Being able to distinguishing cancerous tissue from normal tissue without histological method is a challenging problem for surgeons. For example, an incomplete removal of cancerous tissue will lower the effectiveness of the surgery, while an excessive removal of normal tissue means more damage to the already impaired organ. Therefore, we are trying to develop a real-time/non-invasive method to distinguish cancerous tissue from normal tissue using a Visible-Near Infrared Super-continuum Laser.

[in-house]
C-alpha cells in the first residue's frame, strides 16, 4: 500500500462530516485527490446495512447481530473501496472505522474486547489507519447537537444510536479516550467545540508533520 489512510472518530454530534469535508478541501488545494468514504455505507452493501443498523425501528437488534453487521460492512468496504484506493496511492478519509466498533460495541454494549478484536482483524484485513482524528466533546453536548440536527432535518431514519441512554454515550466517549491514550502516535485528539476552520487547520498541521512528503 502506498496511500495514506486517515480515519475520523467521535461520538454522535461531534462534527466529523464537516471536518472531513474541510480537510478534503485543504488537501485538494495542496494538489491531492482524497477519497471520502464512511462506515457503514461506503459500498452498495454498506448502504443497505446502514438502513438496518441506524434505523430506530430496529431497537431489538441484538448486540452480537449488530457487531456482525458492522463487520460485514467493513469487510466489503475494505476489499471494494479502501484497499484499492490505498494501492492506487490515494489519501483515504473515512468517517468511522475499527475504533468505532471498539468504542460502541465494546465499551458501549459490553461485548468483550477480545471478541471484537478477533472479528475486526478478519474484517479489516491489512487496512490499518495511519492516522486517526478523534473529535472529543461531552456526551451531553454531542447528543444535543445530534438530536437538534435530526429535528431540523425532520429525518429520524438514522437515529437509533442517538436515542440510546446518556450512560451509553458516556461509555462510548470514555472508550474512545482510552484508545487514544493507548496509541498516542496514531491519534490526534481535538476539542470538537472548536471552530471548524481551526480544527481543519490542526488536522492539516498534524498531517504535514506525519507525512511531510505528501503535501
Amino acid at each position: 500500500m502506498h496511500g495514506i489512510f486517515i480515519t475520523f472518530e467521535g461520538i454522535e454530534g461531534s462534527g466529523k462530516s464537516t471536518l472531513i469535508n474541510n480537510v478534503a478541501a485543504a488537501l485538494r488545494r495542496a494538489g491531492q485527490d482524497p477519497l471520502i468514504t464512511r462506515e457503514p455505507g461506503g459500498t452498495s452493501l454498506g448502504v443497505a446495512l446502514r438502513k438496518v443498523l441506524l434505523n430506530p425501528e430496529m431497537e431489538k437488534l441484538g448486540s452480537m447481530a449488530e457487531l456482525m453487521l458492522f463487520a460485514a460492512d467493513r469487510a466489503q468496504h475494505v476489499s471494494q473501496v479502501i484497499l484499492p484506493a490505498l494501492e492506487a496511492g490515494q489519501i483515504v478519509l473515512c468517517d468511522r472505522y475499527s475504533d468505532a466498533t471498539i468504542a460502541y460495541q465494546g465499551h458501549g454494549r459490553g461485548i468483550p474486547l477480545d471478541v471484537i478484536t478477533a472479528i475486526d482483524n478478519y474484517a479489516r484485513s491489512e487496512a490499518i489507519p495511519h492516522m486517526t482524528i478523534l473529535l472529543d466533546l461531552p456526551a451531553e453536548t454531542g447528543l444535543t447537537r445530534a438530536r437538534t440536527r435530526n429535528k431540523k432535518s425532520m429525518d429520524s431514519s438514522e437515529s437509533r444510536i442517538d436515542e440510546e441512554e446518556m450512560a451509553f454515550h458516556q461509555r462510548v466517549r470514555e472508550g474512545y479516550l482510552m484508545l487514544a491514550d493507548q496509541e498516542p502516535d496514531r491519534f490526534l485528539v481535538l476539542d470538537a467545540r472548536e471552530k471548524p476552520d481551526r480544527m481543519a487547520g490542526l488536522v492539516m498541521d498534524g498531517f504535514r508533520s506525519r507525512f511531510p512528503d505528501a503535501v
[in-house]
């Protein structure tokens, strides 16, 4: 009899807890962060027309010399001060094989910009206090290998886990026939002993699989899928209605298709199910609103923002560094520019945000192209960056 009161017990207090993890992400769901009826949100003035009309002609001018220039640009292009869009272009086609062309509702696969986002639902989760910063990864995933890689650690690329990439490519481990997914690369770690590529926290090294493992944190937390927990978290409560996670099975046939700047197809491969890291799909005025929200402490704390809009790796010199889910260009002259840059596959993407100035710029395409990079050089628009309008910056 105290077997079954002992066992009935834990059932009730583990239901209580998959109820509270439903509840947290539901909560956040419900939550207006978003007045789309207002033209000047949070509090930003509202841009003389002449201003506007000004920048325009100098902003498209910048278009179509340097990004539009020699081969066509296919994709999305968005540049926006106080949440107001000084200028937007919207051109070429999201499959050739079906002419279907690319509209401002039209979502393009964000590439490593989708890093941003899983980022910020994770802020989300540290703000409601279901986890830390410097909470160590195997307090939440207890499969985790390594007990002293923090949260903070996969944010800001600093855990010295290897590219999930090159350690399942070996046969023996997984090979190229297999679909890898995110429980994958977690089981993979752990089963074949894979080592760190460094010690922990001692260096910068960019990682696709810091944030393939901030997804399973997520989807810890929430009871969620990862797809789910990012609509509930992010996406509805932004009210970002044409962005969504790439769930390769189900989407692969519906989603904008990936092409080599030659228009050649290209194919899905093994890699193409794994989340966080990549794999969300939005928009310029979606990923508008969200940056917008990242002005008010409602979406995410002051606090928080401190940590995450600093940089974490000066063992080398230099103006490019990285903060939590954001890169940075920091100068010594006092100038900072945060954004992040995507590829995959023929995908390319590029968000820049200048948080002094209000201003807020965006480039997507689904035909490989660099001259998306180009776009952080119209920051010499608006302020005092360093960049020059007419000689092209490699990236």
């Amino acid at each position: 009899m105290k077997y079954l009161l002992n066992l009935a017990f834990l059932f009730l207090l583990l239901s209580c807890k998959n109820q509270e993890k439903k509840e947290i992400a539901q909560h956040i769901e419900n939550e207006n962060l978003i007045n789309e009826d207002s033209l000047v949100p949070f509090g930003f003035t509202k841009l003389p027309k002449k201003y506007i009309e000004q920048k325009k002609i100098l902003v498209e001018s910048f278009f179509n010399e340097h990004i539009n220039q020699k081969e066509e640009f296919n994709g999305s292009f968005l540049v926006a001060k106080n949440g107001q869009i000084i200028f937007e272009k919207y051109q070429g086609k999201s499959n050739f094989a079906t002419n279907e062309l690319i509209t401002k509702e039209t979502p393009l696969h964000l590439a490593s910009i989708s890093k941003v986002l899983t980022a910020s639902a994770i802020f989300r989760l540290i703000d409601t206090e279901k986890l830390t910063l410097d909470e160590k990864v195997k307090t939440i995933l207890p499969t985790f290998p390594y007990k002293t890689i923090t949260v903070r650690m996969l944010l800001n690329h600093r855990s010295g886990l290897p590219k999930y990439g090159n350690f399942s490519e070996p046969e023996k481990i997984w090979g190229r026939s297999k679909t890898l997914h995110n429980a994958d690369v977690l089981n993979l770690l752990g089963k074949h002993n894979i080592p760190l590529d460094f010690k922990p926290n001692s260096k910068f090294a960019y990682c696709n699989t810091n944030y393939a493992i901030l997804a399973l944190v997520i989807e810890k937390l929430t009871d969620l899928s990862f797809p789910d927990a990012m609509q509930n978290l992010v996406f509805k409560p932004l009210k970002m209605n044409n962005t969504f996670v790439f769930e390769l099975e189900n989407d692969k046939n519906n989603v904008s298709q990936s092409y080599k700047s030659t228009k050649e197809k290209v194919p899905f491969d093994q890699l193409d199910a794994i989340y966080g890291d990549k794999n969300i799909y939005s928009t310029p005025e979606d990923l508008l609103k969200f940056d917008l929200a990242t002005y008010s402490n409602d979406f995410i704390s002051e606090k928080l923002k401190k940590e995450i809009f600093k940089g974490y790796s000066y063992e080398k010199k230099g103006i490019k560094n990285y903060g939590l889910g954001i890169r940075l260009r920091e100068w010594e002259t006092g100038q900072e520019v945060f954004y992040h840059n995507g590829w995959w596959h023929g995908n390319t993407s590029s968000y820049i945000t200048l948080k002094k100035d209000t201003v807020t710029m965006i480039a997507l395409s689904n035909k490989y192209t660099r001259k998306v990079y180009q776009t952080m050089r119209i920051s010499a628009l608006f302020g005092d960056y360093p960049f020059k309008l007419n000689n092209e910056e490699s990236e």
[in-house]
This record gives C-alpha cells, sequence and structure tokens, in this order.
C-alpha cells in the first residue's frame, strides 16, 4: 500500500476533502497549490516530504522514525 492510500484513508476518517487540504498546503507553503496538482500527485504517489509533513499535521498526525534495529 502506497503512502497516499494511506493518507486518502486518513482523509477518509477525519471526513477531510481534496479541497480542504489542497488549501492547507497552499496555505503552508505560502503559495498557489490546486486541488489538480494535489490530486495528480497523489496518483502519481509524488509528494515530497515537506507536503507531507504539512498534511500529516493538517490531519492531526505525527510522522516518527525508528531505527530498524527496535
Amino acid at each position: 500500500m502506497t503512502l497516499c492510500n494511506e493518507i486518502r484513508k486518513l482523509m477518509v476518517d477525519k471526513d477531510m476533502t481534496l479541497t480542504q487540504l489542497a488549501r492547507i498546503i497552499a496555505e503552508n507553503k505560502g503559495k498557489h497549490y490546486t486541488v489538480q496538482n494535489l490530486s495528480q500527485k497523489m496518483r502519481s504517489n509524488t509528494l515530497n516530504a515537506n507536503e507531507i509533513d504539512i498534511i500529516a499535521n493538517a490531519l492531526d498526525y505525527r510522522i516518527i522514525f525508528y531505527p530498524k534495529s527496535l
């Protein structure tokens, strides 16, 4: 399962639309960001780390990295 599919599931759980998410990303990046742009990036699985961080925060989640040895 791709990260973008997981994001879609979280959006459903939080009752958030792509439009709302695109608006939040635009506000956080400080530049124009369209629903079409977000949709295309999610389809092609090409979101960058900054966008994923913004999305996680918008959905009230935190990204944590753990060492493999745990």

It is known that cancer cells have lower lipid content and higher water content due to their abnormal metabolism. Such chromophore differences will lead to changes in the tissue absorption spectrum. Also, in cancerous tissue, due to the irregular shape of collagen, cancerous tissue usually exhibit higher scatter coefficient compared with normal tissue. By using a SC laser in both the Visible and Near Infrared bands, we can gain access to both second overtone absorption spectrum (NIR regime) and scattering coefficient (Visible Regime) without too much interference from background water absorption. At the same time, SC laser produces much higher brightness compared with conventional light source in this band such as tungsten or halogen lamp, enabling much higher spectra SNR and acquisition speed.